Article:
Reshaping International Arbitration

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A Contribution for the Improvement of Efficiency in IDR


(A work in progress)


International Arbitration has become too costly, time consuming and, therefore, inefficient. Parties from different parts of the world insist in bringing their own legal practices and traditions to arbitration. More undesirably than not, some bring their own guerrilla apparatus, ranging from raising challenges against one or more arbitrators to request lengthy and costly evidentiary production like discovery or full-fledged cross-examination of witnesses.

It is true that there is significant and fundamental progress in International Arbitration. For instance, the use of technology now allows tribunals to hold hearings remotely from virtually anywhere in the globe, and the electronic filing of motions can dispense with the telefax. However, the technological revolution has not been accompanied by procedural efficiency and swiftness in the decision-making process. Instead of a streamlined mechanism, arbitration proceedings are increasingly subject to regulation and to an undesired level of standardisation that doesn’t necessarily bring more predictability. It may also be said that, to some extent, some pieces of soft law have allowed parties to replicate in arbitration the procedures they are familiar with in state courts. The use of evidence production, and more particularly discovery (combined with “e-discovery”), by US law firms elicits this idea.

Definitely, arbitration is not what it used to be.


International Arbitration is not what it used to be

So why not take a step back whilst also keeping the positive improvements?

To do that, one needs to look at the early days of arbitration and ask what was it that made it become so popular in the first place. Why did parties started resorting to arbitration instead of going to state courts?

There are a few reasons related to the legal framework that contributed to such popularity, in particular the New York Convention on the Recognition and Enforcement of Arbitral Awards of 1958, and the UNCITRAL Model Law that made arbitration national laws seemingly similar among themselves.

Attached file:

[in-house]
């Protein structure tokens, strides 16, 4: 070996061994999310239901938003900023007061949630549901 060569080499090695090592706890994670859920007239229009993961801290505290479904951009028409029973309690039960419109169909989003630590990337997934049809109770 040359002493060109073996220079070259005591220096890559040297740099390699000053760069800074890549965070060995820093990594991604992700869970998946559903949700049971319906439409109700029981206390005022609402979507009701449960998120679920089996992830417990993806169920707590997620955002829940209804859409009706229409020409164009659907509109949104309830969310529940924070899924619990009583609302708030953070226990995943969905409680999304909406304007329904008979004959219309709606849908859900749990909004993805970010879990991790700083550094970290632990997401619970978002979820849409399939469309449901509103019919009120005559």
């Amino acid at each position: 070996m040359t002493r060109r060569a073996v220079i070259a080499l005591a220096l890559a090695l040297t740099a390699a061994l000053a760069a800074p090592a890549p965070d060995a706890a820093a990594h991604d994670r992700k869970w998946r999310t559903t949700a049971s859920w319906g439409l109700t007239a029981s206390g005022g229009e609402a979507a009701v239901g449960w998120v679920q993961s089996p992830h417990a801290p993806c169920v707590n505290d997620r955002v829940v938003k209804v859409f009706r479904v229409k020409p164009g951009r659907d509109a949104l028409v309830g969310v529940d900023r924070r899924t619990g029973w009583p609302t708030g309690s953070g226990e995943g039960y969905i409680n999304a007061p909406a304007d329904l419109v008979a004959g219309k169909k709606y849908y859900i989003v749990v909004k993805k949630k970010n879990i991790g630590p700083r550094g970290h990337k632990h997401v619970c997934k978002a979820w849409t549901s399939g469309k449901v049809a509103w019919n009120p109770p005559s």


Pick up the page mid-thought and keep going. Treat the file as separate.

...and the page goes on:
However, the main reasons that led parties to opt for arbitration can be summarised in a few features:

  • Swiftness, thus reduced time and costs;
  • Flexibility of the proceedings;
  • Confidentiality;
  • Neutrality of the seat;
  • Neutrality and / or expertise of the decision-makers appointed by the parties;
  • Finality of the award.

The proceedings must of course comply with a few indispensable principles, namely:

  • The right to properly present the case;
  • Equality of arms;
  • Independence and impartiality of the decision maker.

Therefore, my notion of reshaping arbitration is to go back to a proceeding where those basic principles are observed, and where there is extensive use of new technologies, but limited similarities to state court litigation. At the same time, arbitrators must be granted – and indeed exercise – more power in managing the proceedings. And be free from any paranoia on due process.


Improving Efficiency

Accordingly, the arbitral proceeding should follow a “less is more” policy:

  • less time to file submissions and strict compliance to a timetable agreed between the parties and the tribunal;
  • less (and less lengthy) written submissions;
  • immediate production of evidence and limited requests for production of evidence;
  • first Case Management Conference as soon as possible and covering as many aspects as possible; desirably, the aim of this Case Management Conference is to produce a combination of a “terms of reference” and a “procedural order Nr. 1”;
  • use of technological protocols to exchange submissions, make decisions, and produce notices;
  • streamlined procedures in the making of procedural orders;
  • use of technology to hold hearings and other conferences.

In any event, an efficient arbitration needs to have more of:

  • predictability;
  • control of costs;
  • background on the decision-makers;
  • control on ethical conduct.


There are already a handful of profiling and procedural tools that help tribunals and parties to accomplish those results and provide the necessary information to select the best possible decision maker for each case.

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